We need the decision makers of this country to promote a broad and open dialogue with society on the country’s energy needs, and allow it to participate in decision making. They could start by giving us answers to questions such as:
We need more dams to produce energy what and/or whom for?
What kind of energy do we want, and what options do we have?
In terms of social justice, we are certain that these decisions, taken together with the society, will be fairer, more valid, and certainly will not cost so much sweat, blood and tears to Mozambicans. Environmentally speaking, we have faith that this will also allow us to preserve our rivers, our water.
In the specific case of the Zambezi, the Intergovernmental Panel on Climate Change (IPCC) report warns that in the coming years “the Zambezi basin will potentially face the worst effects of climate change (…) and suffer probably a substantial reduction precipitation of about 10-15%”. We cannot afford to ignore these warnings from leading scientist panels and lightly build more dams on the Zambezi. The consequences can be disastrous.
Proud of our partners victories in the US and Chile, we remain resolute in our struggle and hopeful to the end that victory will smile to us too. And you may even be thinking that this much desired victory will not be yours; worse, that in case of defeat, nothing will change for you; or even worse, that this investment will certainly serve the country, create jobs and bring progress… Think again. This investment could irreparably affect the lives of millions of Mozambicans living on the banks of the Zambezi. It can take the fish and the xima out of their tables, because the “health” of a river depends on an entire ecosystem, including the fields it irrigates. And how will the thousands of fishermen and farmers living by and of the river survive?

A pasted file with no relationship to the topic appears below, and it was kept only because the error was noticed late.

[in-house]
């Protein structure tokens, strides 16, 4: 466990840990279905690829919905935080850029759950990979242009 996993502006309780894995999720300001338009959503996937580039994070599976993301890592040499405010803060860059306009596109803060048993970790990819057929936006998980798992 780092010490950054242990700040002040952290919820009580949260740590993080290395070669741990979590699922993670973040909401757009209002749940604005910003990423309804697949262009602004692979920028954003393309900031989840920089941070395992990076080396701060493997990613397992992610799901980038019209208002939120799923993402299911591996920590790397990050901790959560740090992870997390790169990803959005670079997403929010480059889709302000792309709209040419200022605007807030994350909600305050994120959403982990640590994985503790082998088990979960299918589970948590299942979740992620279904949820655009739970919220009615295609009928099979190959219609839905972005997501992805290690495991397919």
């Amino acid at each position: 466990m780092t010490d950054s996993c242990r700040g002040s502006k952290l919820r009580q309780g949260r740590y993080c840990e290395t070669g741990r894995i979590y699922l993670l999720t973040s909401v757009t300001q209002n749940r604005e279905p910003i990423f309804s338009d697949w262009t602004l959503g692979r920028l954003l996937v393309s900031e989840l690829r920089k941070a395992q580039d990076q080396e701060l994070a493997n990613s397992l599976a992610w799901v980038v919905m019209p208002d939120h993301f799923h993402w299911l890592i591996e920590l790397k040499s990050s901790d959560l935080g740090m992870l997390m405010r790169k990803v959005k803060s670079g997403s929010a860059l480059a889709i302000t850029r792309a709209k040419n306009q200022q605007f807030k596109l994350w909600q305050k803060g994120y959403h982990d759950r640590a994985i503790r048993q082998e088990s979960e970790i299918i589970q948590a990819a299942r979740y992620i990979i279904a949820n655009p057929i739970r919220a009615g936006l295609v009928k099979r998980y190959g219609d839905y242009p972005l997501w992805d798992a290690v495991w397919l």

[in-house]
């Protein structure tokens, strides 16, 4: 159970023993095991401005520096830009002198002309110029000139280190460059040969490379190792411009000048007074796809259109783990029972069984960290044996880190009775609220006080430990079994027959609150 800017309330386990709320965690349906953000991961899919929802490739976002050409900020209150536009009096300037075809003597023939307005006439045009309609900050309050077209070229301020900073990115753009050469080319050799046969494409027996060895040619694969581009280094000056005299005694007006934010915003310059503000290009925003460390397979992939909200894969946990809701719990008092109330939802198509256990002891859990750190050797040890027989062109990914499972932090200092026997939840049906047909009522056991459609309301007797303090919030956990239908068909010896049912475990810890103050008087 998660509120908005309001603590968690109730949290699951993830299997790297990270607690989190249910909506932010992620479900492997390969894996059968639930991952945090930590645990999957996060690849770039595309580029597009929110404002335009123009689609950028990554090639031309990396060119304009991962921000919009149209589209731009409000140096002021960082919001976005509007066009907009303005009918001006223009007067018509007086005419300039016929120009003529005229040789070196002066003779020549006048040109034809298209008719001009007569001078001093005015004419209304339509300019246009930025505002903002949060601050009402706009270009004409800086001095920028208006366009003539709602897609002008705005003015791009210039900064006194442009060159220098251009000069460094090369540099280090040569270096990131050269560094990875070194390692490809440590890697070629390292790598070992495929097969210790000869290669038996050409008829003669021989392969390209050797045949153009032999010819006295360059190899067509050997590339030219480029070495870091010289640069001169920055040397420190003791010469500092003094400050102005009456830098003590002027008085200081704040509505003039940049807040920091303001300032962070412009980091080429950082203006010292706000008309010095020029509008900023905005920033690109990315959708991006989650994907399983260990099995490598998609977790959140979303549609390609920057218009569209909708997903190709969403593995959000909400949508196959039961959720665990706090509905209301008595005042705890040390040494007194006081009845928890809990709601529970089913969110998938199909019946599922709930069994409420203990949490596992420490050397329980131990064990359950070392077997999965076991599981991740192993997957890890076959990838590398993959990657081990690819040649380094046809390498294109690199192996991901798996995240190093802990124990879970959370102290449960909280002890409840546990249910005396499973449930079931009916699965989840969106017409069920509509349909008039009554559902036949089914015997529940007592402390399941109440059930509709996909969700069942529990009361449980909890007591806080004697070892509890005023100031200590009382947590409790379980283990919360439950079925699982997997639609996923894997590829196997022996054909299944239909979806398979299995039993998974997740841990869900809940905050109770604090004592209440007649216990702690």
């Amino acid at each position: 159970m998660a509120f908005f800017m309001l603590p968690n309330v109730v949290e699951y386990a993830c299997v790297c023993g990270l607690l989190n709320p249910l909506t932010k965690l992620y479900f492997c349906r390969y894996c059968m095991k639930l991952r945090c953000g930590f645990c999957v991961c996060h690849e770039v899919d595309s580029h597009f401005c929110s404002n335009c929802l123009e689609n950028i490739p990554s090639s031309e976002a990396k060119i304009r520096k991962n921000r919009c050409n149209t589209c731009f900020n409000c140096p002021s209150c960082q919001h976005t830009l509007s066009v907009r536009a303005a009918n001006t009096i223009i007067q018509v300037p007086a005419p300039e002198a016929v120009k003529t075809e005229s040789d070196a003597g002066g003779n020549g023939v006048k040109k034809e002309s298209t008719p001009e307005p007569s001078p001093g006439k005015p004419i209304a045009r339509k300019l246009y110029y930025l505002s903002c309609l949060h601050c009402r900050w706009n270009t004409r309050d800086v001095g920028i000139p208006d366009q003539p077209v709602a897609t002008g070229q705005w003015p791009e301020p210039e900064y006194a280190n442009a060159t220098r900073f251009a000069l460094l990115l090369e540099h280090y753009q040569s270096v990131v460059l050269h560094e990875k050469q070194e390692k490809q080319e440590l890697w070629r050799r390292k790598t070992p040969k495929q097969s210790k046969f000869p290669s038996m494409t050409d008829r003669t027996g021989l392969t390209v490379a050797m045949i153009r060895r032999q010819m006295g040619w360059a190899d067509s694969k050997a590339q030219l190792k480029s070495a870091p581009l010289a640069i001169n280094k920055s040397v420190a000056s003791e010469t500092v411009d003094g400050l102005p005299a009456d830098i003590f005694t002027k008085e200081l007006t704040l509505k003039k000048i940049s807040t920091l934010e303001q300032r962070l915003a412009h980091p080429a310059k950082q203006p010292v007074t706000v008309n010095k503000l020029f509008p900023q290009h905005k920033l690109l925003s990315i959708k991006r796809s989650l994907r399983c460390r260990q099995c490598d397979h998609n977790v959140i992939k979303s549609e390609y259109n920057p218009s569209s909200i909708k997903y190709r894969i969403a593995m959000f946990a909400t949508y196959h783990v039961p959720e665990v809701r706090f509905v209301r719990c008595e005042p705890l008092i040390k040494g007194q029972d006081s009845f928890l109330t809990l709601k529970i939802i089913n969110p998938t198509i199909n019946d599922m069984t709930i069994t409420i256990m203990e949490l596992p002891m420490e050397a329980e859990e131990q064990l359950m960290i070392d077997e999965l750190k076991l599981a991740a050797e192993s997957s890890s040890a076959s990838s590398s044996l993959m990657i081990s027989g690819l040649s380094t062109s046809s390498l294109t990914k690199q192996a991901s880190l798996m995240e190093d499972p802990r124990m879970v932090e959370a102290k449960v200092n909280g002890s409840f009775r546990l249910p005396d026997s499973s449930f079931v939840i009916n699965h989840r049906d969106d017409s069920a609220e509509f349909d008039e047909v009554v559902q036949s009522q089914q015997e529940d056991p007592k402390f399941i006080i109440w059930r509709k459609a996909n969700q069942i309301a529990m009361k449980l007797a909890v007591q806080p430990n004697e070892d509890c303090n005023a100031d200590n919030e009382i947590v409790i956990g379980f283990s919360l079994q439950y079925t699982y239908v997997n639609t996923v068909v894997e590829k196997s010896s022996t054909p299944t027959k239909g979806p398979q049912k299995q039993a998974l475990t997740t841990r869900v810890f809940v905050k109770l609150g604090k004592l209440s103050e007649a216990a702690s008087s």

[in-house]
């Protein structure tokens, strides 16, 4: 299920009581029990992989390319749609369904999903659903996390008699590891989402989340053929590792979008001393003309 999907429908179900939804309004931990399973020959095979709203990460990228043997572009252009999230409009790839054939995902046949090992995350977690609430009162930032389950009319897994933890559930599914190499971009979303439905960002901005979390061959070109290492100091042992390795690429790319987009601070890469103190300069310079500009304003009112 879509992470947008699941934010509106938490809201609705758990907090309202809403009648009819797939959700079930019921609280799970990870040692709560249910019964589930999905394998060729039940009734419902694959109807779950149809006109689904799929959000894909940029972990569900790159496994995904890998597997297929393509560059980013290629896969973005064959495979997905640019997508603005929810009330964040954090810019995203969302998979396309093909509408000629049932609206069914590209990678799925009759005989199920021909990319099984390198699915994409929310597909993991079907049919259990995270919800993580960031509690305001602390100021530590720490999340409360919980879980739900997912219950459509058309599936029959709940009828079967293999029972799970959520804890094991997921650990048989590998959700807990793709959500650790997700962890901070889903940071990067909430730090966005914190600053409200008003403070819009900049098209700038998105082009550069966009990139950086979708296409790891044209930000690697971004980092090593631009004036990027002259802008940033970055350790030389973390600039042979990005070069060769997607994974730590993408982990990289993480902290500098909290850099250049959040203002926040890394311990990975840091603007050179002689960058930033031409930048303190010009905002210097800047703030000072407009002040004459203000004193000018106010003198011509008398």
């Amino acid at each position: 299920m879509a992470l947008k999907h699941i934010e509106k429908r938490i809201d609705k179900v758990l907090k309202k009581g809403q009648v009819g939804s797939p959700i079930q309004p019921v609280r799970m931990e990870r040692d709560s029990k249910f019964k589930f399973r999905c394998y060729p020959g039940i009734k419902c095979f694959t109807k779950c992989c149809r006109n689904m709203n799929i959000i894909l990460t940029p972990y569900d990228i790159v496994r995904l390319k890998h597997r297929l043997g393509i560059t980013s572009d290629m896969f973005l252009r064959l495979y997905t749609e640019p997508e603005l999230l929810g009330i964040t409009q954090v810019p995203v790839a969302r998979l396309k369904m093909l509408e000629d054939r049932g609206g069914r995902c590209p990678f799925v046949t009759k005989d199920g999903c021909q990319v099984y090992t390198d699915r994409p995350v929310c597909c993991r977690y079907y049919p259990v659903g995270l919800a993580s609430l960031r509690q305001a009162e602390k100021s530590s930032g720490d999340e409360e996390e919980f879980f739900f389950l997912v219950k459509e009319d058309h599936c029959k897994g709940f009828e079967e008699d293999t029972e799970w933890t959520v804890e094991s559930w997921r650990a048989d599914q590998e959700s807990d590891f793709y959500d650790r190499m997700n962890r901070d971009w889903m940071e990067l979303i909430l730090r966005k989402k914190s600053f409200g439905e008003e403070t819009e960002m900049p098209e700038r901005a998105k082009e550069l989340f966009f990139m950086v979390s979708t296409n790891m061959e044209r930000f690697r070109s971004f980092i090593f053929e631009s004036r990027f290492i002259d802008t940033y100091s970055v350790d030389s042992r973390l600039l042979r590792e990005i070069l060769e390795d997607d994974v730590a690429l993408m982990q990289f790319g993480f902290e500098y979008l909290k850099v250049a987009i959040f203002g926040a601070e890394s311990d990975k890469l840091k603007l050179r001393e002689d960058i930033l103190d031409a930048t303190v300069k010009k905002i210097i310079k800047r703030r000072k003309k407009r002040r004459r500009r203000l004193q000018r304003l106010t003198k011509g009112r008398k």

And the possible repercussions in the Zambezi delta and the shrimp industry?
What if we told you that Mphanda Nkuwa is not meant to help fix our country’s poor electrification rate? Would you be surprised? What if we told you that behind Mphanda Nkuwa there are other plans for energy-intensive dirty industries, that will in turn bring the country other social and environmental problems and the same development that the Cahora Bassa, Mozal, Vale and Jindal, among others, bring us today: insufficient when compared to what we sacrificed and disproportionately distributed.
There is only one Zambezi, and yet, there are many projects that the executive seems to have for him, as if it was inexhaustible and indestructible… Don’t you find it strange that none of them are directly aimed at benefiting its people?
Do you really believe that is progress?
For more information about the HidroAysén project and dam demolition: